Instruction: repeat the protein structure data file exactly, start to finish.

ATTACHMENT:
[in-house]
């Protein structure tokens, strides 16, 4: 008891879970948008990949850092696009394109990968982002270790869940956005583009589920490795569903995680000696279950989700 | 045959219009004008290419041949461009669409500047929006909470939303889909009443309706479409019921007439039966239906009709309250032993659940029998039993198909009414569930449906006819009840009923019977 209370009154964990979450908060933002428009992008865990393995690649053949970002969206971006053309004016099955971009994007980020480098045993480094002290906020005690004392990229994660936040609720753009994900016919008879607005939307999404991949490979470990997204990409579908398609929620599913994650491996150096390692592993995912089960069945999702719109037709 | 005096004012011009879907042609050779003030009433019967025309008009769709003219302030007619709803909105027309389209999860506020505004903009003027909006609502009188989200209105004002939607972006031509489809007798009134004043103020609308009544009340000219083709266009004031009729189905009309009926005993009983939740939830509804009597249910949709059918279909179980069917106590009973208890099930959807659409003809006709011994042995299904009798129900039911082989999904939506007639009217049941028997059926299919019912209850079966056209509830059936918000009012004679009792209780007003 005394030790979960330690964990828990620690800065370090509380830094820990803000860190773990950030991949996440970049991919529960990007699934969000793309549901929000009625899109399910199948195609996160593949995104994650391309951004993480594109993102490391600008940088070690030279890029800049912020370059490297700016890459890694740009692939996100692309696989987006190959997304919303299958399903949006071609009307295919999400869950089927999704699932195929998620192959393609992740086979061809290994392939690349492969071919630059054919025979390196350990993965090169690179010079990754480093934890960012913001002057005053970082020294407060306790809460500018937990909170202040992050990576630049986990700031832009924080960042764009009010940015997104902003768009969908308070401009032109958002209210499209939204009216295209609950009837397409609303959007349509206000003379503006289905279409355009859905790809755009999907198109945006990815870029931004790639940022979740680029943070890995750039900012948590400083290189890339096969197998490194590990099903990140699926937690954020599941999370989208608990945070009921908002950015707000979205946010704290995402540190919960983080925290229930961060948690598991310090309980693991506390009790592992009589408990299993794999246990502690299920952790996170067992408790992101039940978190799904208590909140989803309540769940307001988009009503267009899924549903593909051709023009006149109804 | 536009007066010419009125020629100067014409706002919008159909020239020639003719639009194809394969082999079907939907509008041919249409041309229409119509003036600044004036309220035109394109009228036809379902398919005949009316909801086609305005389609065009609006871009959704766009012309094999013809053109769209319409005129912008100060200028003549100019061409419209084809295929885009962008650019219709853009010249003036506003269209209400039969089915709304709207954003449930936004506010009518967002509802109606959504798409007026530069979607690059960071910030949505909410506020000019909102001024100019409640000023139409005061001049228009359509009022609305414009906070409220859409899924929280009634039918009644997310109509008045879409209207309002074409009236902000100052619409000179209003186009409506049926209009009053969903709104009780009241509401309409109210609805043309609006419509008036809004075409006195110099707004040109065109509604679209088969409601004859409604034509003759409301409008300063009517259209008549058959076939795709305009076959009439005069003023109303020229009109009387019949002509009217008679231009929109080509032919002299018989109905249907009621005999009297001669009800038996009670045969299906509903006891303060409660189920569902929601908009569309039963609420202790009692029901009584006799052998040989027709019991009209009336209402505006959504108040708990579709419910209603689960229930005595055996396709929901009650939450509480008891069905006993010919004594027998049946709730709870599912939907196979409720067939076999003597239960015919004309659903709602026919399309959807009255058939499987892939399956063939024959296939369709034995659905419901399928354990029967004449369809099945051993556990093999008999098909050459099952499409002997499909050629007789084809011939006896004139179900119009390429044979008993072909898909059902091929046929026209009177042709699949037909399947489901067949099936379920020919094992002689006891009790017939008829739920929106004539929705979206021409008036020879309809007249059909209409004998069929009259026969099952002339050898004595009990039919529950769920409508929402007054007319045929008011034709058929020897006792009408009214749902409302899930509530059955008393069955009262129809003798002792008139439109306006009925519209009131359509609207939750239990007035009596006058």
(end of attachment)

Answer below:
[in-house]
């Protein structure tokens, strides 16, 4: 008891879970948008990949850092696009394109990968982002270790869940956005583009589920490795569903995680000696279950989700 | 045959219009004008290419041949461009669409500047929006909470939303889909009443309706479409019921007439039966239906009709309250032993659940029998039993198909009414569930449906006819009840009923019977 209370009154964990979450908060933002428009992008865990393995690649053949970002969206971006053309004016099955971009994007980020480098045993480094002290906020005690004392990229994660936040609720753009994900016919008879607005939307999404991949490979470990997204990409579908398609929620599913994650491996150096390692592993995912089960069945999702719109037709 | 005096004012011009879907042609050779003030009433019967025309008009769709003219302030007619709803909105027309389209999860506020505004903009003027909006609502009188989200209105004002939607972006031509489809007798009134004043103020609308009544009340000219083709266009004031009729189905009309009926005993009983939740939830509804009597249910949709059918279909179980069917106590009973208890099930959807659409003809006709011994042995299904009798129900039911082989999904939506007639009217049941028997059926299919019912209850079966056209509830059936918000009012004679009792209780007003 005394030790979960330690964990828990620690800065370090509380830094820990803000860190773990950030991949996440970049991919529960990007699934969000793309549901929000009625899109399910199948195609996160593949995104994650391309951004993480594109993102490391600008940088070690030279890029800049912020370059490297700016890459890694740009692939996100692309696989987006190959997304919303299958399903949006071609009307295919999400869950089927999704699932195929998620192959393609992740086979061809290994392939690349492969071919630059054919025979390196350990993965090169690179010079990754480093934890960012913001002057005053970082020294407060306790809460500018937990909170202040992050990576630049986990700031832009924080960042764009009010940015997104902003768009969908308070401009032109958002209210499209939204009216295209609950009837397409609303959007349509206000003379503006289905279409355009859905790809755009999907198109945006990815870029931004790639940022979740680029943070890995750039900012948590400083290189890339096969197998490194590990099903990140699926937690954020599941999370989208608990945070009921908002950015707000979205946010704290995402540190919960983080925290229930961060948690598991310090309980693991506390009790592992009589408990299993794999246990502690299920952790996170067992408790992101039940978190799904208590909140989803309540769940307001988009009503267009899924549903593909051709023009006149109804 | 536009007066010419009125020629100067014409706002919008159909020239020639003719639009194809394969082999079907939907509008041919249409041309229409119509003036600044004036309220035109394109009228036809379902398919005949009316909801086609305005389609065009609006871009959704766009012309094999013809053109769209319409005129912008100060200028003549100019061409419209084809295929885009962008650019219709853009010249003036506003269209209400039969089915709304709207954003449930936004506010009518967002509802109606959504798409007026530069979607690059960071910030949505909410506020000019909102001024100019409640000023139409005061001049228009359509009022609305414009906070409220859409899924929280009634039918009644997310109509008045879409209207309002074409009236902000100052619409000179209003186009409506049926209009009053969903709104009780009241509401309409109210609805043309609006419509008036809004075409006195110099707004040109065109509604679209088969409601004859409604034509003759409301409008300063009517259209008549058959076939795709305009076959009439005069003023109303020229009109009387019949002509009217008679231009929109080509032919002299018989109905249907009621005999009297001669009800038996009670045969299906509903006891303060409660189920569902929601908009569309039963609420202790009692029901009584006799052998040989027709019991009209009336209402505006959504108040708990579709419910209603689960229930005595055996396709929901009650939450509480008891069905006993010919004594027998049946709730709870599912939907196979409720067939076999003597239960015919004309659903709602026919399309959807009255058939499987892939399956063939024959296939369709034995659905419901399928354990029967004449369809099945051993556990093999008999098909050459099952499409002997499909050629007789084809011939006896004139179900119009390429044979008993072909898909059902091929046929026209009177042709699949037909399947489901067949099936379920020919094992002689006891009790017939008829739920929106004539929705979206021409008036020879309809007249059909209409004998069929009259026969099952002339050898004595009990039919529950769920409508929402007054007319045929008011034709058929020897006792009408009214749902409302899930509530059955008393069955009262129809003798002792008139439109306006009925519209009131359509609207939750239990007035009596006058």